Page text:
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Reclamation District 108 (RD 108) procured this project to power its irrigation pumps at Sycamore Slough, 5.5 miles northwest of Knights Landing in Yolo County, California. The location and its associated environmental limitations, along with avoided-cost considerations, substantially challenged the project’s designers. The array is installed on productive farmland, so a high-power– density solution was needed to maximize energy production while minimizing valuable land area dedicated to the PV system. The project could not disturb an endangered garter snake habitat. In addition, it required elevation above the Sacramento River’s 100-year floodplain. Finally, it prescribed adherence to a narrow installation timeline of 60 days to avoid liquidated damages.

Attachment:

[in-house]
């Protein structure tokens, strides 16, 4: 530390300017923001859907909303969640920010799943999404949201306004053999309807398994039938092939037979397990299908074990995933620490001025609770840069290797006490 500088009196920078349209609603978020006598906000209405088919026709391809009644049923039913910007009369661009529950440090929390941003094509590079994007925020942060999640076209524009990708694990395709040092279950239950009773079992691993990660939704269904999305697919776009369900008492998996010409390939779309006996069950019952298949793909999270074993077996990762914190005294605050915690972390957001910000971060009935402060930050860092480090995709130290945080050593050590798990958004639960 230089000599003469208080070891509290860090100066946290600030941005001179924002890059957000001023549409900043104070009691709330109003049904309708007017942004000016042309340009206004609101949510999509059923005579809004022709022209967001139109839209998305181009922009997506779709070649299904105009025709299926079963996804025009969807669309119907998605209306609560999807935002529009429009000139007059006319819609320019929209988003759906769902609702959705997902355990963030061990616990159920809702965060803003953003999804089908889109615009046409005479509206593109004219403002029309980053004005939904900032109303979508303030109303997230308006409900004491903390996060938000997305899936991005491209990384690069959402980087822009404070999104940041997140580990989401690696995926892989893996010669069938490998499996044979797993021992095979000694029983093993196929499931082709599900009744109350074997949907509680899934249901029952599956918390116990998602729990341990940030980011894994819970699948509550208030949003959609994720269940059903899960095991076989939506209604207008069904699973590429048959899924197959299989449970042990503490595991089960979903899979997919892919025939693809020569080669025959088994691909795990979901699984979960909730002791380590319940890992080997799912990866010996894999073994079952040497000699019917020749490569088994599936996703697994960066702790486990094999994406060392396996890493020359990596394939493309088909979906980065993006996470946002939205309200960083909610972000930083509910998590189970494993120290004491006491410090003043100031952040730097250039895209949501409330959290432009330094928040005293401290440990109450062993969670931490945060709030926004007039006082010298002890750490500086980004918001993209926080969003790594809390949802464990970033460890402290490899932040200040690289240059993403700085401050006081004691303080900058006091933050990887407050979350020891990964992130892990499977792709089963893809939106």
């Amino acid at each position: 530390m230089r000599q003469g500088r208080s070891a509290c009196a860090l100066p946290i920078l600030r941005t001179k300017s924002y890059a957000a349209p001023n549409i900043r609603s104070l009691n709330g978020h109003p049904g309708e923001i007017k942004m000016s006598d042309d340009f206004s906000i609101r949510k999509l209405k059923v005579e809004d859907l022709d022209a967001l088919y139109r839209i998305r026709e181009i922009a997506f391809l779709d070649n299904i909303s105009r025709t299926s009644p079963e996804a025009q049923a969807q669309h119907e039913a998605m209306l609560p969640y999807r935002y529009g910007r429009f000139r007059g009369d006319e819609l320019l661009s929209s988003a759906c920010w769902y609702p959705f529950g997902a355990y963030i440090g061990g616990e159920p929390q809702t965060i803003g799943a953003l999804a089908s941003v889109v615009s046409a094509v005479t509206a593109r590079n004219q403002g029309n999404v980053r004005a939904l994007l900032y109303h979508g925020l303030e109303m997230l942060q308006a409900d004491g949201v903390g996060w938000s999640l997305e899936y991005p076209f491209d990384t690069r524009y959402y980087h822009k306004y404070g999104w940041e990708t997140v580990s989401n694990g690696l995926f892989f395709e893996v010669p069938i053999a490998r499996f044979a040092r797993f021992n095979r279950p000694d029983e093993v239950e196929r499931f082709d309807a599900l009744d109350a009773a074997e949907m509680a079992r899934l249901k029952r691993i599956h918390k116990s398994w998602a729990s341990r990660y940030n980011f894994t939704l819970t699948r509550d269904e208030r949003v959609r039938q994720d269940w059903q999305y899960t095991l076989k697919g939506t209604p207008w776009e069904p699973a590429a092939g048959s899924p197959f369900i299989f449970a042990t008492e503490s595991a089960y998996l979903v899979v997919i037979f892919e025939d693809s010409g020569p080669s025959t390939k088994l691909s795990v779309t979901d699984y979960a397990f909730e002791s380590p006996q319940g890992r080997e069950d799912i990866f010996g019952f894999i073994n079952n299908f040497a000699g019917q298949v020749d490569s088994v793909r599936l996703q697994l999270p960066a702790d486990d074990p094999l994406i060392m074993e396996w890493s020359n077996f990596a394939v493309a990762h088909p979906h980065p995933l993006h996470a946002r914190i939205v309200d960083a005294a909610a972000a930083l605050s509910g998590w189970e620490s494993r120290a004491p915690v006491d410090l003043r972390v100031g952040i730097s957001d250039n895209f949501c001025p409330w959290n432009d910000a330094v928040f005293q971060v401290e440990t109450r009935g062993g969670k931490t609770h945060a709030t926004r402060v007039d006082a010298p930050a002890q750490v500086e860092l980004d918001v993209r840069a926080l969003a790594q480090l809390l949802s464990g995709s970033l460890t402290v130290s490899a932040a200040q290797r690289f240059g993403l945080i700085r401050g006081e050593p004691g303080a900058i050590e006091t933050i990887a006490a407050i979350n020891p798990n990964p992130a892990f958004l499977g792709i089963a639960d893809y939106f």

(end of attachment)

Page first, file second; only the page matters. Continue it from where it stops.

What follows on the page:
These very specific design parameters led RD 108 to select 30 Meca Solar dual-axis trackers, making this the first US installation to utilize the equipment. Meca Solar tracking systems have been installed throughout Spain in solar farms as large as 50 MW, with a current installed capacity of 180 MW worldwide since 2004.

Optimizing performance at the power-conditioning level was paramount. With a CEC-weighted efficiency of 97.5%, the transformerless, bipolar topology of the specified Advanced Energy Solaron inverter resulted in smaller-gauge dc wire runs and increased output compared to transformer-based central inverters.